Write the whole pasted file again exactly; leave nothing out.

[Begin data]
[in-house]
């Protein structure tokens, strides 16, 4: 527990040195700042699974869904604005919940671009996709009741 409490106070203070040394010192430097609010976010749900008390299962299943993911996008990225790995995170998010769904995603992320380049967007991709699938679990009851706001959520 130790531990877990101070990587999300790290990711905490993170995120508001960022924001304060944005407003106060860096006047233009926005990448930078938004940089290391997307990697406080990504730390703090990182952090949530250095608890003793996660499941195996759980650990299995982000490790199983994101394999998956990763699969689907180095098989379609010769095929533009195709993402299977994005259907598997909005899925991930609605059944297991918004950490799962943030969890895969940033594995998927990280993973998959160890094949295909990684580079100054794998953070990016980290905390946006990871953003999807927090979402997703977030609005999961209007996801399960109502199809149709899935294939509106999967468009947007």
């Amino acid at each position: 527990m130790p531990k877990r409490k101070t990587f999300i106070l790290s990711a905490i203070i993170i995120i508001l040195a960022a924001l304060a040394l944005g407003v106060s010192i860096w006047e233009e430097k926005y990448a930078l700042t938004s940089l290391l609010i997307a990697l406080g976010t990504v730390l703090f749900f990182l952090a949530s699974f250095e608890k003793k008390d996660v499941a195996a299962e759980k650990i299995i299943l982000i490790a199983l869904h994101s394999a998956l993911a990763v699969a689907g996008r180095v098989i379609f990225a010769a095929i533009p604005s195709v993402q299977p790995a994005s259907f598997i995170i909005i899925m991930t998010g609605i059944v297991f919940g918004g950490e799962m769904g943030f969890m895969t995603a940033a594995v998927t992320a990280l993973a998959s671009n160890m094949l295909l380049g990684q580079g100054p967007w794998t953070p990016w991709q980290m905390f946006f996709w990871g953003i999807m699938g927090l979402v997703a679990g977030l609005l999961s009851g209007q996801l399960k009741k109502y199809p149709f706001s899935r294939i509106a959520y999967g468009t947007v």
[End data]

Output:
[in-house]
């Protein structure tokens, strides 16, 4: 527990040195700042699974869904604005919940671009996709009741 409490106070203070040394010192430097609010976010749900008390299962299943993911996008990225790995995170998010769904995603992320380049967007991709699938679990009851706001959520 130790531990877990101070990587999300790290990711905490993170995120508001960022924001304060944005407003106060860096006047233009926005990448930078938004940089290391997307990697406080990504730390703090990182952090949530250095608890003793996660499941195996759980650990299995982000490790199983994101394999998956990763699969689907180095098989379609010769095929533009195709993402299977994005259907598997909005899925991930609605059944297991918004950490799962943030969890895969940033594995998927990280993973998959160890094949295909990684580079100054794998953070990016980290905390946006990871953003999807927090979402997703977030609005999961209007996801399960109502199809149709899935294939509106999967468009947007």
């Amino acid at each position: 527990m130790p531990k877990r409490k101070t990587f999300i106070l790290s990711a905490i203070i993170i995120i508001l040195a960022a924001l304060a040394l944005g407003v106060s010192i860096w006047e233009e430097k926005y990448a930078l700042t938004s940089l290391l609010i997307a990697l406080g976010t990504v730390l703090f749900f990182l952090a949530s699974f250095e608890k003793k008390d996660v499941a195996a299962e759980k650990i299995i299943l982000i490790a199983l869904h994101s394999a998956l993911a990763v699969a689907g996008r180095v098989i379609f990225a010769a095929i533009p604005s195709v993402q299977p790995a994005s259907f598997i995170i909005i899925m991930t998010g609605i059944v297991f919940g918004g950490e799962m769904g943030f969890m895969t995603a940033a594995v998927t992320a990280l993973a998959s671009n160890m094949l295909l380049g990684q580079g100054p967007w794998t953070p990016w991709q980290m905390f946006f996709w990871g953003i999807m699938g927090l979402v997703a679990g977030l609005l999961s009851g209007q996801l399960k009741k109502y199809p149709f706001s899935r294939i509106a959520y999967g468009t947007v």